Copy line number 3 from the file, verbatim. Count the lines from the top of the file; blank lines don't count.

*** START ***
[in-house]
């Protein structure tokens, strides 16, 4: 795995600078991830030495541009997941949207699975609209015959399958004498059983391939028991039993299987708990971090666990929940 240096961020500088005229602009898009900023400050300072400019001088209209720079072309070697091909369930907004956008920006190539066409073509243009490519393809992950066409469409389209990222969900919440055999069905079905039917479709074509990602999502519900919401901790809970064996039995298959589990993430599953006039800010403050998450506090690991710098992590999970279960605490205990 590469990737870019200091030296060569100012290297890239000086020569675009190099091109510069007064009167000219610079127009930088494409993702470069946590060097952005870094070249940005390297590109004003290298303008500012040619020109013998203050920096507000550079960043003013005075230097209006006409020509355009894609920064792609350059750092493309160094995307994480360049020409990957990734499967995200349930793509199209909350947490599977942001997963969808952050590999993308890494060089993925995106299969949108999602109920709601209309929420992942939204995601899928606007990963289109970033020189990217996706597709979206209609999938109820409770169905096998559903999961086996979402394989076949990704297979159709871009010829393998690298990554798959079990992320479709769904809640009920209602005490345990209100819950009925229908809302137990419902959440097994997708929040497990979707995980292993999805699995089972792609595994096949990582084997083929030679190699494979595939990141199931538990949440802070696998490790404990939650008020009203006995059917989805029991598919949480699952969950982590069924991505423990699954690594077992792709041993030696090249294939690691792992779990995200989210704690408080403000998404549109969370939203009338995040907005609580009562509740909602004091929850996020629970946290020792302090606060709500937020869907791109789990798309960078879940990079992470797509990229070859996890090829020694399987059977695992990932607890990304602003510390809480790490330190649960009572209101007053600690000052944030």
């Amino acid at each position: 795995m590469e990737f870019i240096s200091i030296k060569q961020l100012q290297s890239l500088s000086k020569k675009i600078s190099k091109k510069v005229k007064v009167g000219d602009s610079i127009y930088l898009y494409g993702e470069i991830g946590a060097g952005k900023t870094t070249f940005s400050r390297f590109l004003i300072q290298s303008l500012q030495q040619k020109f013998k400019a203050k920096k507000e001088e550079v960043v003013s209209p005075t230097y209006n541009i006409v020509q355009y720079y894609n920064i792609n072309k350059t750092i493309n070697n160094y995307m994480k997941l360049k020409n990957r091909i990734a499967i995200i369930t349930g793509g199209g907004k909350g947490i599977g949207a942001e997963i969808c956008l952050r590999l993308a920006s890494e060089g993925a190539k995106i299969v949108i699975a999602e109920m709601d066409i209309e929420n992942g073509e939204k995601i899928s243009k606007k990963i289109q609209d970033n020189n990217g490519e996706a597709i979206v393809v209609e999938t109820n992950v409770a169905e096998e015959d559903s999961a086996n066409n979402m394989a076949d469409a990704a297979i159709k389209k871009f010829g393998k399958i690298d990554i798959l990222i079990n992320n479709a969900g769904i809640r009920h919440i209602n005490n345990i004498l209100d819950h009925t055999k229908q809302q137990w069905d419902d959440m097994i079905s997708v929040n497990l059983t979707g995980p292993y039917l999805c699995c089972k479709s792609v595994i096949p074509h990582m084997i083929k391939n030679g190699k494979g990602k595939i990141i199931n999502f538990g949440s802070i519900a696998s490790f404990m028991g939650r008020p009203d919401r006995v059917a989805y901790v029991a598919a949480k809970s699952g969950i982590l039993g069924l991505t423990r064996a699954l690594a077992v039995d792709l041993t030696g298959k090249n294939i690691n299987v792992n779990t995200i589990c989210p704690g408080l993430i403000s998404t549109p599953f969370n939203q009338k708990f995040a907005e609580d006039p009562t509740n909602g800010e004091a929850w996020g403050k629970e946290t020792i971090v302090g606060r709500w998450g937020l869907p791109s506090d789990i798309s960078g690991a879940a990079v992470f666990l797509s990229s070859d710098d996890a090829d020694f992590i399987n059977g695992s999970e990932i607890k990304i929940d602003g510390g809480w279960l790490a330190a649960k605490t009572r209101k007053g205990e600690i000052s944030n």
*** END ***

């Amino acid at each position: 795995m590469e990737f870019i240096s200091i030296k060569q961020l100012q290297s890239l500088s000086k020569k675009i600078s190099k091109k510069v005229k007064v009167g000219d602009s610079i127009y930088l898009y494409g993702e470069i991830g946590a060097g952005k900023t870094t070249f940005s400050r390297f590109l004003i300072q290298s303008l500012q030495q040619k020109f013998k400019a203050k920096k507000e001088e550079v960043v003013s209209p005075t230097y209006n541009i006409v020509q355009y720079y894609n920064i792609n072309k350059t750092i493309n070697n160094y995307m994480k997941l360049k020409n990957r091909i990734a499967i995200i369930t349930g793509g199209g907004k909350g947490i599977g949207a942001e997963i969808c956008l952050r590999l993308a920006s890494e060089g993925a190539k995106i299969v949108i699975a999602e109920m709601d066409i209309e929420n992942g073509e939204k995601i899928s243009k606007k990963i289109q609209d970033n020189n990217g490519e996706a597709i979206v393809v209609e999938t109820n992950v409770a169905e096998e015959d559903s999961a086996n066409n979402m394989a076949d469409a990704a297979i159709k389209k871009f010829g393998k399958i690298d990554i798959l990222i079990n992320n479709a969900g769904i809640r009920h919440i209602n005490n345990i004498l209100d819950h009925t055999k229908q809302q137990w069905d419902d959440m097994i079905s997708v929040n497990l059983t979707g995980p292993y039917l999805c699995c089972k479709s792609v595994i096949p074509h990582m084997i083929k391939n030679g190699k494979g990602k595939i990141i199931n999502f538990g949440s802070i519900a696998s490790f404990m028991g939650r008020p009203d919401r006995v059917a989805y901790v029991a598919a949480k809970s699952g969950i982590l039993g069924l991505t423990r064996a699954l690594a077992v039995d792709l041993t030696g298959k090249n294939i690691n299987v792992n779990t995200i589990c989210p704690g408080l993430i403000s998404t549109p599953f969370n939203q009338k708990f995040a907005e609580d006039p009562t509740n909602g800010e004091a929850w996020g403050k629970e946290t020792i971090v302090g606060r709500w998450g937020l869907p791109s506090d789990i798309s960078g690991a879940a990079v992470f666990l797509s990229s070859d710098d996890a090829d020694f992590i399987n059977g695992s999970e990932i607890k990304i929940d602003g510390g809480w279960l790490a330190a649960k605490t009572r209101k007053g205990e600690i000052s944030n």